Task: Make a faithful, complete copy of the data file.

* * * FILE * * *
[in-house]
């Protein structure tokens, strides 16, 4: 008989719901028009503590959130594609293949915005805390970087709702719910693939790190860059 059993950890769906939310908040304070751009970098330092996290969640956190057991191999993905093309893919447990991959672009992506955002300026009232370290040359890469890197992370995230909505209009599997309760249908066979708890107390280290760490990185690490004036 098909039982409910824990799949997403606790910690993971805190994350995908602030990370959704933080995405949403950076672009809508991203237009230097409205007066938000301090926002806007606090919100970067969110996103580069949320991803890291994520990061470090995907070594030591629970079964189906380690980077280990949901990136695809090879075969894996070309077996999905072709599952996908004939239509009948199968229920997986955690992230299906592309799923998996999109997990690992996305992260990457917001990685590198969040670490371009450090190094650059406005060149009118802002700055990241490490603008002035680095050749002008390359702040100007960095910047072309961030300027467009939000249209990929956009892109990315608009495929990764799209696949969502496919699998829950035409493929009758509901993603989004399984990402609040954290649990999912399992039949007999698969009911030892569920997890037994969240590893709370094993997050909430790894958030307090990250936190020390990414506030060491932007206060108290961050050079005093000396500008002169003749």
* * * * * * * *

[in-house]
């Protein structure tokens, strides 16, 4: 008989719901028009503590959130594609293949915005805390970087709702719910693939790190860059 059993950890769906939310908040304070751009970098330092996290969640956190057991191999993905093309893919447990991959672009992506955002300026009232370290040359890469890197992370995230909505209009599997309760249908066979708890107390280290760490990185690490004036 098909039982409910824990799949997403606790910690993971805190994350995908602030990370959704933080995405949403950076672009809508991203237009230097409205007066938000301090926002806007606090919100970067969110996103580069949320991803890291994520990061470090995907070594030591629970079964189906380690980077280990949901990136695809090879075969894996070309077996999905072709599952996908004939239509009948199968229920997986955690992230299906592309799923998996999109997990690992996305992260990457917001990685590198969040670490371009450090190094650059406005060149009118802002700055990241490490603008002035680095050749002008390359702040100007960095910047072309961030300027467009939000249209990929956009892109990315608009495929990764799209696949969502496919699998829950035409493929009758509901993603989004399984990402609040954290649990999912399992039949007999698969009911030892569920997890037994969240590893709370094993997050909430790894958030307090990250936190020390990414506030060491932007206060108290961050050079005093000396500008002169003749």